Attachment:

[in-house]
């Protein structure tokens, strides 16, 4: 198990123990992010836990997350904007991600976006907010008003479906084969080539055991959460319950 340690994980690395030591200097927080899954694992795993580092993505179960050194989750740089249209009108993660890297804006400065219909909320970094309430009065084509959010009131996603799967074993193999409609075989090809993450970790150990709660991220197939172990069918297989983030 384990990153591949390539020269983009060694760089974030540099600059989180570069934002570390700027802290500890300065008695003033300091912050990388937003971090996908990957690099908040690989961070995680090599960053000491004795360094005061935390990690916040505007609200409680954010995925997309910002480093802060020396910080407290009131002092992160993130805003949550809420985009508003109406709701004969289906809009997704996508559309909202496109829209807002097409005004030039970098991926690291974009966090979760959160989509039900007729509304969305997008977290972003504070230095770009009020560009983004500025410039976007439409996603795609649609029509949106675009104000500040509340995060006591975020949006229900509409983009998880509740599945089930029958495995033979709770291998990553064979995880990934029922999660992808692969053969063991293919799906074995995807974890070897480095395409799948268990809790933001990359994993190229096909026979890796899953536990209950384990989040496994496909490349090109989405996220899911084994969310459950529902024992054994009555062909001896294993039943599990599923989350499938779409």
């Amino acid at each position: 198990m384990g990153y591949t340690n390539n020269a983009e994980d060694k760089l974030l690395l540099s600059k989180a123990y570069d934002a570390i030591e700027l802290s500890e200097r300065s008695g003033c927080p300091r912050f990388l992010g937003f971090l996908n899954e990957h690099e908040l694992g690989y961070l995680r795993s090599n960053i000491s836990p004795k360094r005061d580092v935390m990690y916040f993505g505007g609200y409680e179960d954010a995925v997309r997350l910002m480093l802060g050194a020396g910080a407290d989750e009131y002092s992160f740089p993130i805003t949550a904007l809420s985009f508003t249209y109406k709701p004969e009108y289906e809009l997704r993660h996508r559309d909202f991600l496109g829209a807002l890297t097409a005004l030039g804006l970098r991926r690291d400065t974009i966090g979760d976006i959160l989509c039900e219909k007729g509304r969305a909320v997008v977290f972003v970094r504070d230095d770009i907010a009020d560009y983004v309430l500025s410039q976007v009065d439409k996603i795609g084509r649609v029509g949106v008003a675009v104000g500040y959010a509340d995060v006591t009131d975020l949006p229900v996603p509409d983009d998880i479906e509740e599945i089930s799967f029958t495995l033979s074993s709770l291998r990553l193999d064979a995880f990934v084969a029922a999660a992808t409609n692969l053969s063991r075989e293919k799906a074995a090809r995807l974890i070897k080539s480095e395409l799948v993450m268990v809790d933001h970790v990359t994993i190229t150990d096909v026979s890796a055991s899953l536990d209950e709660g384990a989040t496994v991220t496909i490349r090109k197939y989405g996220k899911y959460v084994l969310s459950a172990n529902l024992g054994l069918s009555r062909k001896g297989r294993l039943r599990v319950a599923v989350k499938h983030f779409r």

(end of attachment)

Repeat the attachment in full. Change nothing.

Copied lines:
[in-house]
């Protein structure tokens, strides 16, 4: 198990123990992010836990997350904007991600976006907010008003479906084969080539055991959460319950 340690994980690395030591200097927080899954694992795993580092993505179960050194989750740089249209009108993660890297804006400065219909909320970094309430009065084509959010009131996603799967074993193999409609075989090809993450970790150990709660991220197939172990069918297989983030 384990990153591949390539020269983009060694760089974030540099600059989180570069934002570390700027802290500890300065008695003033300091912050990388937003971090996908990957690099908040690989961070995680090599960053000491004795360094005061935390990690916040505007609200409680954010995925997309910002480093802060020396910080407290009131002092992160993130805003949550809420985009508003109406709701004969289906809009997704996508559309909202496109829209807002097409005004030039970098991926690291974009966090979760959160989509039900007729509304969305997008977290972003504070230095770009009020560009983004500025410039976007439409996603795609649609029509949106675009104000500040509340995060006591975020949006229900509409983009998880509740599945089930029958495995033979709770291998990553064979995880990934029922999660992808692969053969063991293919799906074995995807974890070897480095395409799948268990809790933001990359994993190229096909026979890796899953536990209950384990989040496994496909490349090109989405996220899911084994969310459950529902024992054994009555062909001896294993039943599990599923989350499938779409």
């Amino acid at each position: 198990m384990g990153y591949t340690n390539n020269a983009e994980d060694k760089l974030l690395l540099s600059k989180a123990y570069d934002a570390i030591e700027l802290s500890e200097r300065s008695g003033c927080p300091r912050f990388l992010g937003f971090l996908n899954e990957h690099e908040l694992g690989y961070l995680r795993s090599n960053i000491s836990p004795k360094r005061d580092v935390m990690y916040f993505g505007g609200y409680e179960d954010a995925v997309r997350l910002m480093l802060g050194a020396g910080a407290d989750e009131y002092s992160f740089p993130i805003t949550a904007l809420s985009f508003t249209y109406k709701p004969e009108y289906e809009l997704r993660h996508r559309d909202f991600l496109g829209a807002l890297t097409a005004l030039g804006l970098r991926r690291d400065t974009i966090g979760d976006i959160l989509c039900e219909k007729g509304r969305a909320v997008v977290f972003v970094r504070d230095d770009i907010a009020d560009y983004v309430l500025s410039q976007v009065d439409k996603i795609g084509r649609v029509g949106v008003a675009v104000g500040y959010a509340d995060v006591t009131d975020l949006p229900v996603p509409d983009d998880i479906e509740e599945i089930s799967f029958t495995l033979s074993s709770l291998r990553l193999d064979a995880f990934v084969a029922a999660a992808t409609n692969l053969s063991r075989e293919k799906a074995a090809r995807l974890i070897k080539s480095e395409l799948v993450m268990v809790d933001h970790v990359t994993i190229t150990d096909v026979s890796a055991s899953l536990d209950e709660g384990a989040t496994v991220t496909i490349r090109k197939y989405g996220k899911y959460v084994l969310s459950a172990n529902l024992g054994l069918s009555r062909k001896g297989r294993l039943r599990v319950a599923v989350k499938h983030f779409r």